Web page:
NORTON: Well, that's a good indication that he and Mallory might still have been tied to each other. HAHN: Okay Andy, tell me what you're finding. POLITZ: He's got a fine cotton layer. Might act as a shell. Hard to tell what kind of a cuff it's got. No, it's double layer. It's got a liner that we can see here. It's kind of a stripe pattern with a light pattern, and then a thicker one. This would be the lining of the shell gear. And then he's got—I tell you, I had a shirt like this—one of these old logger shirts. It's cotton, but it would give you some insulation. It's probably a button wrist, I'll bet, if it's anything like the one I had. So you've got a cut here. This was here before he started. I see a full-on thumb—his thumb split just exactly where mine is. HAHN: Okay, so we've got some kind of cap? He's wearing some kind of cap. He's got a snap. NORTON: Look at this abrasion here, too. He fell on his shoulder blade at some point. HAHN: Over on this side, you can see his layers, his wool sweater, long underwear, cotton. POLITZ: Another layer of cotton. NORTON: From Junior Stores. That's about all I can read. HAHN: Okay, these are... the collar... and the—Here, move your mitt.
Reading PsalmAndy Politz, Tap Richards, and Conrad Anker perform a Church of England committal service for George Mallory.
NORTON: Wait, this is George Mallory. HAHN: Really? NORTON: This is George Mallory. HAHN: Oh my God! Oh my God! NORTON: See that? George Mallory. HAHN: Oh my God! Okay, somebody tell me good and loud what we're looking at here. NORTON: Right now we're going through the clothes on this body's back and we see a tag here that says W. F. Payne, and below that is a name tag. If you can't see it, it says G. Mallory. Now Mallory and Irvine were climbing together, it could be either one of them, but at least it identifies that it's one of the pair. HAHN: What's up, Andy? POLITZ: We expected that this is Andrew, fallen ten stories below the ice axe, Andrew Irvine's ice axe. However, we just found a shirt with a George Mallory tag on it. And I'll tell you, it blows you away. Now that doesn't mean this is George. Maybe Andrew is borrowing one of his shirts. Still, it places it in the right period, and it's the real thing here—blew me away. HAHN: So, there's a button on his clothing. It was one of the things we were told to look for to identify the type of clothing. NORTON: You want to point that out? HAHN: Yeah. NORTON: You can see there is a deformation here, indicating a huge fall and that his rack...is everything on the line.... RICHARDS: After all, he has broken ribs or something.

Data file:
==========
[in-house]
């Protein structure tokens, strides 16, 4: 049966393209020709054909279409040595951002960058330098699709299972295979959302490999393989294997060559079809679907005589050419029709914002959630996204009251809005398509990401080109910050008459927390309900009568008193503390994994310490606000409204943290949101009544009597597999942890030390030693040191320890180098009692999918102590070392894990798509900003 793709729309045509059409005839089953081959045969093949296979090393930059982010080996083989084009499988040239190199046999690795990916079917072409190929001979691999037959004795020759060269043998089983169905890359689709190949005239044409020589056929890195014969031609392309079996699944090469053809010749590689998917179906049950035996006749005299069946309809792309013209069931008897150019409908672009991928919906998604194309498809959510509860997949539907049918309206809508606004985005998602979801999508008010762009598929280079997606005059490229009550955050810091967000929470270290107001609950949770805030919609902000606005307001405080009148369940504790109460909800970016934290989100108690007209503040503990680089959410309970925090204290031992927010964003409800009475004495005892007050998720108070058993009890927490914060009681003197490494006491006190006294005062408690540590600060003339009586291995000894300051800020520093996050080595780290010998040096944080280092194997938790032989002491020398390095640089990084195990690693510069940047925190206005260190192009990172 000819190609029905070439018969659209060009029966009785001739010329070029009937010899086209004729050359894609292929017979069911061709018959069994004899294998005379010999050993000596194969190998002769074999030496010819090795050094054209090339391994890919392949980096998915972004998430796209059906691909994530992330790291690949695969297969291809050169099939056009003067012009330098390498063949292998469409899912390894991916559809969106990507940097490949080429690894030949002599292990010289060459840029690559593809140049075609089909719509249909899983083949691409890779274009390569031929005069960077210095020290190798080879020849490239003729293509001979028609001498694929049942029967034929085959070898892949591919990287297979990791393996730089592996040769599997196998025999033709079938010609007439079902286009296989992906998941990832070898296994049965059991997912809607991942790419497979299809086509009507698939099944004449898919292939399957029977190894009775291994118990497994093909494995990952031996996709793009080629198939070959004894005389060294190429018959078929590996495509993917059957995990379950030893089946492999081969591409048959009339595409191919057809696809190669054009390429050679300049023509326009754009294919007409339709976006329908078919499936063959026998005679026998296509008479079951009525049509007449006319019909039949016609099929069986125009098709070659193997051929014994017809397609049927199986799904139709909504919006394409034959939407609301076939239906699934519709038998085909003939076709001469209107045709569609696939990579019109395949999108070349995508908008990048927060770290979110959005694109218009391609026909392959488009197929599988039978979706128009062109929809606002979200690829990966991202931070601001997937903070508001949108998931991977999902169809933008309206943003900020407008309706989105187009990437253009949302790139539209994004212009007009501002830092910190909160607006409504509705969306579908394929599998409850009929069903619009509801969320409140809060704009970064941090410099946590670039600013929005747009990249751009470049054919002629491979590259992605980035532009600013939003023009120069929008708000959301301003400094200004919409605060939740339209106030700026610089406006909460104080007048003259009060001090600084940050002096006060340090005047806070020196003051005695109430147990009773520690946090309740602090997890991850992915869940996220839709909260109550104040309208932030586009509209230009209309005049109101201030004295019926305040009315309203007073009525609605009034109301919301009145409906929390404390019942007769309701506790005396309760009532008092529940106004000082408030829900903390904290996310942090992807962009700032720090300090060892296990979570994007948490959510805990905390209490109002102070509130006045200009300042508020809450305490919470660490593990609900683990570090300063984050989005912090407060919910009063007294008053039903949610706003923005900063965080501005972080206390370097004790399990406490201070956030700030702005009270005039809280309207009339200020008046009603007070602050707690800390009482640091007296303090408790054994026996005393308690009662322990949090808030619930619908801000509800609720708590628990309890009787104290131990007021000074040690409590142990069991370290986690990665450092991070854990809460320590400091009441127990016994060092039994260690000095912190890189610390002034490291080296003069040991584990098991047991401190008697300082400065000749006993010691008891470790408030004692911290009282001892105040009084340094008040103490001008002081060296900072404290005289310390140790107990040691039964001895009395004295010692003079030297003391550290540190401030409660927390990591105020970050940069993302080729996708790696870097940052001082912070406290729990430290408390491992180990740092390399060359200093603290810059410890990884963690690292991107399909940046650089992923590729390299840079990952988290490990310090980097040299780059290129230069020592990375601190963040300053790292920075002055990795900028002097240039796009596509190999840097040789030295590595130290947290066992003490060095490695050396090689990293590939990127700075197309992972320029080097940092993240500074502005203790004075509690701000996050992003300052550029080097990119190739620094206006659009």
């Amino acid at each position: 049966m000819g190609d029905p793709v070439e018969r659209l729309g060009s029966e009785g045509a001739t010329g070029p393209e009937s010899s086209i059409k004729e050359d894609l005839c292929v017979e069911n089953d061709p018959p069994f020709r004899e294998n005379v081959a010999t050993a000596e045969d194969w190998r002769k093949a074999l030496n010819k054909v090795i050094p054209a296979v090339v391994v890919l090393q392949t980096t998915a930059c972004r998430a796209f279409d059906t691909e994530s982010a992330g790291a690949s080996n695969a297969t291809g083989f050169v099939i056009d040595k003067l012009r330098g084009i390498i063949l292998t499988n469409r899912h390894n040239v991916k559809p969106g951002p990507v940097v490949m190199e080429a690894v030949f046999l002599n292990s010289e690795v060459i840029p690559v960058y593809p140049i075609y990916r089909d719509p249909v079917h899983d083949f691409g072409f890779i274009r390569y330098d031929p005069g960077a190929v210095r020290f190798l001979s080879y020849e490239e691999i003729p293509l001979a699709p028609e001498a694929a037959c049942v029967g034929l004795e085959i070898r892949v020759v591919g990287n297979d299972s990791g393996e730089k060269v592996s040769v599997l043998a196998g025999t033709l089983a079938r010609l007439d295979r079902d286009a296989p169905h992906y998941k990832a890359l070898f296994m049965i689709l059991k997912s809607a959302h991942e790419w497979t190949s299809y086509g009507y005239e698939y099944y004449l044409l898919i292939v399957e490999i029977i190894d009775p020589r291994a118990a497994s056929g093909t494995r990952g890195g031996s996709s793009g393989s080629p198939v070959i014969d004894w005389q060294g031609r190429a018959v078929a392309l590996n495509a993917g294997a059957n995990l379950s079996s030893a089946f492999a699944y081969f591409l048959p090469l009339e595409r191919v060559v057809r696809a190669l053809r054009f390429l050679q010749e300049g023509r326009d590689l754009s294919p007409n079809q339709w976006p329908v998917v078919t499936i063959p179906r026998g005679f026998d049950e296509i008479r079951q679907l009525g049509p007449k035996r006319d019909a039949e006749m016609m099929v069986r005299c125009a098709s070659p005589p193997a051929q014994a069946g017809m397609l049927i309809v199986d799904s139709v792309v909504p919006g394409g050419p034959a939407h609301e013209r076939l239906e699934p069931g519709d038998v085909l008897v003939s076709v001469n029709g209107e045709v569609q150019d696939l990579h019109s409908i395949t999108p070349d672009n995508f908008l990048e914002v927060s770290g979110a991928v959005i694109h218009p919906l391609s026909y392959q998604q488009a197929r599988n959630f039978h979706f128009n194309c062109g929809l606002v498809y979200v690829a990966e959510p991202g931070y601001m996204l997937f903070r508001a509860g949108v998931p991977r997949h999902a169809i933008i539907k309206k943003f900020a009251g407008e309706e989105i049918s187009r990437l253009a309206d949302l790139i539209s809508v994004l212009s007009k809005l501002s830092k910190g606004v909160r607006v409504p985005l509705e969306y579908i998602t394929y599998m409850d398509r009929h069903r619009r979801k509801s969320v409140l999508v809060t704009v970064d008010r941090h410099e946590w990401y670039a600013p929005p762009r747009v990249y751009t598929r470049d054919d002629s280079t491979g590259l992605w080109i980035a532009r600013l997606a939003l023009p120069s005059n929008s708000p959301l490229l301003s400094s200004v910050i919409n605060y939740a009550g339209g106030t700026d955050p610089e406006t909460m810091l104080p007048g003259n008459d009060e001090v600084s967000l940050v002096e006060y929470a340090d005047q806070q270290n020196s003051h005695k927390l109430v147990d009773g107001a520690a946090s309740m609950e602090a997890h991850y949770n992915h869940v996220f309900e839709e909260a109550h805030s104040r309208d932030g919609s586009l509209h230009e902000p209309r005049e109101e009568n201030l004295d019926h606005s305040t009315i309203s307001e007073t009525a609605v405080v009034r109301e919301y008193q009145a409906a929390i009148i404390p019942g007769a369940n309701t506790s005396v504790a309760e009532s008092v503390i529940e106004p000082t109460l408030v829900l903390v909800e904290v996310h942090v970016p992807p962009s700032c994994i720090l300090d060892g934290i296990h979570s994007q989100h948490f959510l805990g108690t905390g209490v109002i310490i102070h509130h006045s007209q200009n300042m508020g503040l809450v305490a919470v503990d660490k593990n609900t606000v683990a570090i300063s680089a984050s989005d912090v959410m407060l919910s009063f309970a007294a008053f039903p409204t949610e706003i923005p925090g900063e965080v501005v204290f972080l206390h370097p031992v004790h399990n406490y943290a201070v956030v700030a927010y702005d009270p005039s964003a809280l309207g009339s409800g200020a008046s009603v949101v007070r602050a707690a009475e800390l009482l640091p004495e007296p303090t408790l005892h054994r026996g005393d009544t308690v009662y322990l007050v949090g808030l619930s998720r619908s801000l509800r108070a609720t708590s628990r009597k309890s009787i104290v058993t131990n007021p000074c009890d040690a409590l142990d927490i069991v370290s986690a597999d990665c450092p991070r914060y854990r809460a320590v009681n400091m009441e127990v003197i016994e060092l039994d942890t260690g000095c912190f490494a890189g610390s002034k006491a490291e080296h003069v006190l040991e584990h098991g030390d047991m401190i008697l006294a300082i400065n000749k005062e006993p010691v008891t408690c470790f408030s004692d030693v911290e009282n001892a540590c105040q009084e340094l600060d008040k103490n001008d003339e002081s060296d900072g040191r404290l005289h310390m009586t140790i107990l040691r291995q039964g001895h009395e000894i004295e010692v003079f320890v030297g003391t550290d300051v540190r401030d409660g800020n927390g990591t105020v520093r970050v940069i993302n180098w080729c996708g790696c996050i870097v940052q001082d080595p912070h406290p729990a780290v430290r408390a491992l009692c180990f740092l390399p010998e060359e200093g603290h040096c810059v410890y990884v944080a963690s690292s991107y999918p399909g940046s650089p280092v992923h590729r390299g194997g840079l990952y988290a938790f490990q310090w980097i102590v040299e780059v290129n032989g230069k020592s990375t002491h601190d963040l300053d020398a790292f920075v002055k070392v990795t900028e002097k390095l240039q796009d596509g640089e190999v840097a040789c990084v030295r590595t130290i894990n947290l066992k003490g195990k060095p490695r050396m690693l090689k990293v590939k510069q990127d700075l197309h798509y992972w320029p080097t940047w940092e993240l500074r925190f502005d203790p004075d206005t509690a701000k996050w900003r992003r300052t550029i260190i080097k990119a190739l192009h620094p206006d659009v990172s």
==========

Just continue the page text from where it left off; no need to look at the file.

Dave HahnDave Hahn calls down from Camp V, 25,600 feet.
ANKER: We're cutting his sleeves off and exposing his arms. We're not finding any jewelry or wearing a wristwatch on either wrist. We're also finding lacerations and something that looks like this other elbow really looks deformed, again indicating a fall, trauma ... I can't emphasize enough that the ribs here where it looks like the rope really took a hit on the ribs and this whole torso area. I wonder if he was carrying a rucksack at the time, and what happened to the rucksack. HAHN: Burying George Mallory. We didn't find the camera. We looked fairly hard. POLITZ: We're not worthy for this. We do this out of respect for this man. The Lord is full of compassion and mercy. Slow to anger and of great goodness. As a father is tender towards his children, so is the Lord tender to those that fear, for he knows of what we are made. He remembers that we are made of barefoot dust. He flourishes like a flower of the field. When the wind goes over it, it's gone.

Hours after the discovery, the exhausted search party returns to Camp V. Again, in these radio conversations, no member of the expedition lets on as to exactly what they've found. But it's clear that Simonson and Hemmleb, thousands of feet below, understand clearly what Anker stumbled upon.